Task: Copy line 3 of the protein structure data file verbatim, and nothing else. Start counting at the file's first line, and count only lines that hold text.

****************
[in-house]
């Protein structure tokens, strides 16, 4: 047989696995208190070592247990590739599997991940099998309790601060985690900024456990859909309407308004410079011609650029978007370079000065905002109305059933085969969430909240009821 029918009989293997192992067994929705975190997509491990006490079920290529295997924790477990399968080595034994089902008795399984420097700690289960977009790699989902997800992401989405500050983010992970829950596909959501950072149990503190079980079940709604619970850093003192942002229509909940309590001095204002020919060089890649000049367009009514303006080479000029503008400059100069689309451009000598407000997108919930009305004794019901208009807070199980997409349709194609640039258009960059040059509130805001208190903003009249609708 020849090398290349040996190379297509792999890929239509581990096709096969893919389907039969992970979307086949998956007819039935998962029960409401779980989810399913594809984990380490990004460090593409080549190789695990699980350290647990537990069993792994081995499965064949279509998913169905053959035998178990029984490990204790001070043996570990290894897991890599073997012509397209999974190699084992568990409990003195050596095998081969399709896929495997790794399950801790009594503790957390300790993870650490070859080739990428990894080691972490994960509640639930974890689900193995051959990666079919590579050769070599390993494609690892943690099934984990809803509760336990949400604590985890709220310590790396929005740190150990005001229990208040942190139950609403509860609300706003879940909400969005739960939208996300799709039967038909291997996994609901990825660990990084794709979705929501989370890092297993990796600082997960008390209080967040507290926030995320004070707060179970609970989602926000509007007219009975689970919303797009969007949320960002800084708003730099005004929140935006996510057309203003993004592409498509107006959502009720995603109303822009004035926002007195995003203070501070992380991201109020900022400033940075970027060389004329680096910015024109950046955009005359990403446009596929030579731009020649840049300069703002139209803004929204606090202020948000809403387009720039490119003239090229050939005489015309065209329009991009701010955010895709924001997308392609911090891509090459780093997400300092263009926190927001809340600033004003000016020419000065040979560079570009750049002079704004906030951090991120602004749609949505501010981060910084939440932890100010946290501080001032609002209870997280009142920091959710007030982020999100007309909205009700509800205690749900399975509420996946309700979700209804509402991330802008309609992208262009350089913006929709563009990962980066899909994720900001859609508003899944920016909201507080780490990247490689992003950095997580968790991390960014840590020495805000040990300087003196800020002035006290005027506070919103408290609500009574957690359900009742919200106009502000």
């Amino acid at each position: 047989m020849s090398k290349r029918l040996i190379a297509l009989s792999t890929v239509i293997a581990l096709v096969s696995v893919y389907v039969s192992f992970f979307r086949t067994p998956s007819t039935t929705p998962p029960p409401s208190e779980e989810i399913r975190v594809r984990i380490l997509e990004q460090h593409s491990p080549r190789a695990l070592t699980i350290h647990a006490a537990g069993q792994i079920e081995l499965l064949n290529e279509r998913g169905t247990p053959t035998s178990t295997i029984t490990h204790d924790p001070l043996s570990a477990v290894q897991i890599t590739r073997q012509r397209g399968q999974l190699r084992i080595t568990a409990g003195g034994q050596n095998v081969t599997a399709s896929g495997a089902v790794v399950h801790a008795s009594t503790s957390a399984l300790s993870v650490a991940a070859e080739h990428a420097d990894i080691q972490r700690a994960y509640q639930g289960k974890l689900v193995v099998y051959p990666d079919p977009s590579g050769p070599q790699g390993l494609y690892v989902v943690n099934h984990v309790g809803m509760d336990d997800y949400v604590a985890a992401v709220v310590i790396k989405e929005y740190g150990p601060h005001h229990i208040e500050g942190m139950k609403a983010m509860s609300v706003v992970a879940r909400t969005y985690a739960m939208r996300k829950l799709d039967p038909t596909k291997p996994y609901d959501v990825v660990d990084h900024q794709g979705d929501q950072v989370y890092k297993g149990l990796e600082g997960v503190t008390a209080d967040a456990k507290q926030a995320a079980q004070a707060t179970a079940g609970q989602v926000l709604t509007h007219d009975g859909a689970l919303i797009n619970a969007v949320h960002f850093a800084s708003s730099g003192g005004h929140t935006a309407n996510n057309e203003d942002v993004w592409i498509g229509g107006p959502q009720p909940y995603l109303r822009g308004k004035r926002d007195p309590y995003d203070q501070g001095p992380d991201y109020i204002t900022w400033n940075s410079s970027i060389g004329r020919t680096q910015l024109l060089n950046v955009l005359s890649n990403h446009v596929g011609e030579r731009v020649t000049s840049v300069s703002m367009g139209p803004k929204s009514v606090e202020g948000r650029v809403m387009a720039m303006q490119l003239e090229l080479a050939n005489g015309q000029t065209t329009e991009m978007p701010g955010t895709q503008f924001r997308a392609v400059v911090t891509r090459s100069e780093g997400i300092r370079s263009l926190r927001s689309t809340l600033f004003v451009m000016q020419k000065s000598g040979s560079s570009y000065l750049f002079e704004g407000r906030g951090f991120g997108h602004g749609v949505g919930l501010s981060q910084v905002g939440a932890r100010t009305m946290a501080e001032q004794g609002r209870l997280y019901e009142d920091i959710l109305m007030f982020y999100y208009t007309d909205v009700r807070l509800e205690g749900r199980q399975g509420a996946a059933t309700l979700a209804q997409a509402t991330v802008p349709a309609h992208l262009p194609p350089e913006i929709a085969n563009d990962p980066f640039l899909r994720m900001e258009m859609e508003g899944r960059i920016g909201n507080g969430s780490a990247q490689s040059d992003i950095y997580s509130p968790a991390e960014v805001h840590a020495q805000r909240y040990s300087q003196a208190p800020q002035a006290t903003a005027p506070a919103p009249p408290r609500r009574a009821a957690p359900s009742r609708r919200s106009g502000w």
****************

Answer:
């Amino acid at each position: 047989m020849s090398k290349r029918l040996i190379a297509l009989s792999t890929v239509i293997a581990l096709v096969s696995v893919y389907v039969s192992f992970f979307r086949t067994p998956s007819t039935t929705p998962p029960p409401s208190e779980e989810i399913r975190v594809r984990i380490l997509e990004q460090h593409s491990p080549r190789a695990l070592t699980i350290h647990a006490a537990g069993q792994i079920e081995l499965l064949n290529e279509r998913g169905t247990p053959t035998s178990t295997i029984t490990h204790d924790p001070l043996s570990a477990v290894q897991i890599t590739r073997q012509r397209g399968q999974l190699r084992i080595t568990a409990g003195g034994q050596n095998v081969t599997a399709s896929g495997a089902v790794v399950h801790a008795s009594t503790s957390a399984l300790s993870v650490a991940a070859e080739h990428a420097d990894i080691q972490r700690a994960y509640q639930g289960k974890l689900v193995v099998y051959p990666d079919p977009s590579g050769p070599q790699g390993l494609y690892v989902v943690n099934h984990v309790g809803m509760d336990d997800y949400v604590a985890a992401v709220v310590i790396k989405e929005y740190g150990p601060h005001h229990i208040e500050g942190m139950k609403a983010m509860s609300v706003v992970a879940r909400t969005y985690a739960m939208r996300k829950l799709d039967p038909t596909k291997p996994y609901d959501v990825v660990d990084h900024q794709g979705d929501q950072v989370y890092k297993g149990l990796e600082g997960v503190t008390a209080d967040a456990k507290q926030a995320a079980q004070a707060t179970a079940g609970q989602v926000l709604t509007h007219d009975g859909a689970l919303i797009n619970a969007v949320h960002f850093a800084s708003s730099g003192g005004h929140t935006a309407n996510n057309e203003d942002v993004w592409i498509g229509g107006p959502q009720p909940y995603l109303r822009g308004k004035r926002d007195p309590y995003d203070q501070g001095p992380d991201y109020i204002t900022w400033n940075s410079s970027i060389g004329r020919t680096q910015l024109l060089n950046v955009l005359s890649n990403h446009v596929g011609e030579r731009v020649t000049s840049v300069s703002m367009g139209p803004k929204s009514v606090e202020g948000r650029v809403m387009a720039m303006q490119l003239e090229l080479a050939n005489g015309q000029t065209t329009e991009m978007p701010g955010t895709q503008f924001r997308a392609v400059v911090t891509r090459s100069e780093g997400i300092r370079s263009l926190r927001s689309t809340l600033f004003v451009m000016q020419k000065s000598g040979s560079s570009y000065l750049f002079e704004g407000r906030g951090f991120g997108h602004g749609v949505g919930l501010s981060q910084v905002g939440a932890r100010t009305m946290a501080e001032q004794g609002r209870l997280y019901e009142d920091i959710l109305m007030f982020y999100y208009t007309d909205v009700r807070l509800e205690g749900r199980q399975g509420a996946a059933t309700l979700a209804q997409a509402t991330v802008p349709a309609h992208l262009p194609p350089e913006i929709a085969n563009d990962p980066f640039l899909r994720m900001e258009m859609e508003g899944r960059i920016g909201n507080g969430s780490a990247q490689s040059d992003i950095y997580s509130p968790a991390e960014v805001h840590a020495q805000r909240y040990s300087q003196a208190p800020q002035a006290t903003a005027p506070a919103p009249p408290r609500r009574a009821a957690p359900s009742r609708r919200s106009g502000w």